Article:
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Showing posts from January 31, 2015

Lowe’s Will Run Two Super Bowl Ads On Instagram [Report]

Ken Wolter /

Lowe’s Home Improvement has bought two video ads that will run on Instagram during Sunday’s Super Bowl, and other advertisers are also planning to do the same, according to Adweek.
The Lowe’s ads will follow an already successful formula for the company: They’ll be made using Instagram’s Hyperlapse feature, much like the #LowesFixInSix videos that Lowe’s produced last month. This new campaign, Adweek reports, will use the #Hypermade hashtag to show small home improvement projects related to Super Bowl parties.

Adweek says Lowe’s won’t be alone this weekend. Brands like Pepsi, Coca-Cola and Dove Men+Care will be buying Instagram ads to help support bigger campaigns on Facebook and TV.
The post Lowe’s Will Run Two Super Bowl Ads On Instagram [Report] appeared first on Marketing Land.

via Marketing Land

App usage is up, but only for the chosen few

Android and IoS owners spend 80% of the time on their device using an app and only 20% web browsing. With a stat like that, it sounds like you should abandon your mobile website and get someone to work on a branded app. But don’t place the ad for a developer just yet.
Forrester just published a new report called “2015 Mobile App Marketing Trends” and we’ve got some data from that report to share with you.
The biggest issue with creating your own app is that you’re going to have a hard time breaking into the market. Forrester says the average US consumer uses 24 apps per month but 80% of their time is spent on the same five apps.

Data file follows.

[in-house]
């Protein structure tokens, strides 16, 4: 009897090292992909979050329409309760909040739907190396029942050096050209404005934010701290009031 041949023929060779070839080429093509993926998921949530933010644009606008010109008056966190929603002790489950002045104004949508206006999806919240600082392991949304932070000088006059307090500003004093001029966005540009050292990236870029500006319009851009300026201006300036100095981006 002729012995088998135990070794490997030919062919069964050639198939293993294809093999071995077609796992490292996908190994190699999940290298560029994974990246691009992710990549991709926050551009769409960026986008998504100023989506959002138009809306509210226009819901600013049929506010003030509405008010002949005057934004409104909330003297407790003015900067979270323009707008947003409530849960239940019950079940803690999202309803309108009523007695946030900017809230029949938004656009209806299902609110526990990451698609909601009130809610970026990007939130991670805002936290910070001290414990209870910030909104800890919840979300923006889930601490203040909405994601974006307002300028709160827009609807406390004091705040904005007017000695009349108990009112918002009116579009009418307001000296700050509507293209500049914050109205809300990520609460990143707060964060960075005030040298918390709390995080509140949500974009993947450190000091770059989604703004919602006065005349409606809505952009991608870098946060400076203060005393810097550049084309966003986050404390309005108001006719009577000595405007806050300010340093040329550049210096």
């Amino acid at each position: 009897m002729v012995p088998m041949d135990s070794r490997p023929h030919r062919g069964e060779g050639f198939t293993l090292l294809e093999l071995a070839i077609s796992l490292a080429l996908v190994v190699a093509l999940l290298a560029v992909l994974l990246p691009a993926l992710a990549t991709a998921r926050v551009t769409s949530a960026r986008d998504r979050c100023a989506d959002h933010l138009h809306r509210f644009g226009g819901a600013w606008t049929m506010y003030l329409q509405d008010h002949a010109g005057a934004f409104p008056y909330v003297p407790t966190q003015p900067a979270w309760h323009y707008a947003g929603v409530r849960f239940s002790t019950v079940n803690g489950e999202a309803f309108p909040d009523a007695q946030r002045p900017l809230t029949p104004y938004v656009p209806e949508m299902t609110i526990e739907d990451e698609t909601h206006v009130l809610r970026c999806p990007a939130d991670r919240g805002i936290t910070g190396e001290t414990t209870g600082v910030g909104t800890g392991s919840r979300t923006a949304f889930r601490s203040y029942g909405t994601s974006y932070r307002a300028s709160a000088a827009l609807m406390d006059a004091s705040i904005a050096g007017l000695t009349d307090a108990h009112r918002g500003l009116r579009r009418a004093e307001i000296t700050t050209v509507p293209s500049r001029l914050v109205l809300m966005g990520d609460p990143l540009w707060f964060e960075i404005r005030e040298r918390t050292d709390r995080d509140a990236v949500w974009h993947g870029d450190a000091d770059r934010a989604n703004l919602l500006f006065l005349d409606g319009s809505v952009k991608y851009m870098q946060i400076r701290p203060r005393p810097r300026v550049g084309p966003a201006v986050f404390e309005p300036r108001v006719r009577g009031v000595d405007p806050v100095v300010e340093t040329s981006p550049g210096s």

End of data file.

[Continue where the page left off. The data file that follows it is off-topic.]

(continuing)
That’s certainly true for me, but my apps aren’t the average apps. Here’s the breakdown.

Facebook and YouTube are the most popular. YouTube is probably my number one but Facebook – rarely touch the stuff on mobile. Maps, Pandora and Gmail fill out the top five and again I’m not “normal”. You have to drop a little lower on the chart to find my most accessed apps in…

Facebook Is Using Humans To Improve News Feed Quality

Call them algorithm helpers. Facebook has turned to humans to help improve the News Feed.
The social network has built a team of people to give detailed feedback about their daily interactions with the News Feed, in an effort to learn more about people’s preferences, according on an article by Steven Levy today on Medium.
It’s basically an intense daily focus group, started in August with 30 people in Knoxville, Tenn., and now up to 600 throughout the U.S.. Each person spends four hours a day on the desktop scrolling through and interacting with stories in their News Feed, clicking, sharing, commenting, liking, etc. They then are asked to answer eight questions about each story and a write a paragraph explaining their feelings about the story.
Facebook’s chief product officer Chris Cox explained the reasoning behind the effort:

“It comes from the intuition that you can only get so far by looking at online behaviors. It’s expensive, and it takes time. But what you really want is to sit dow…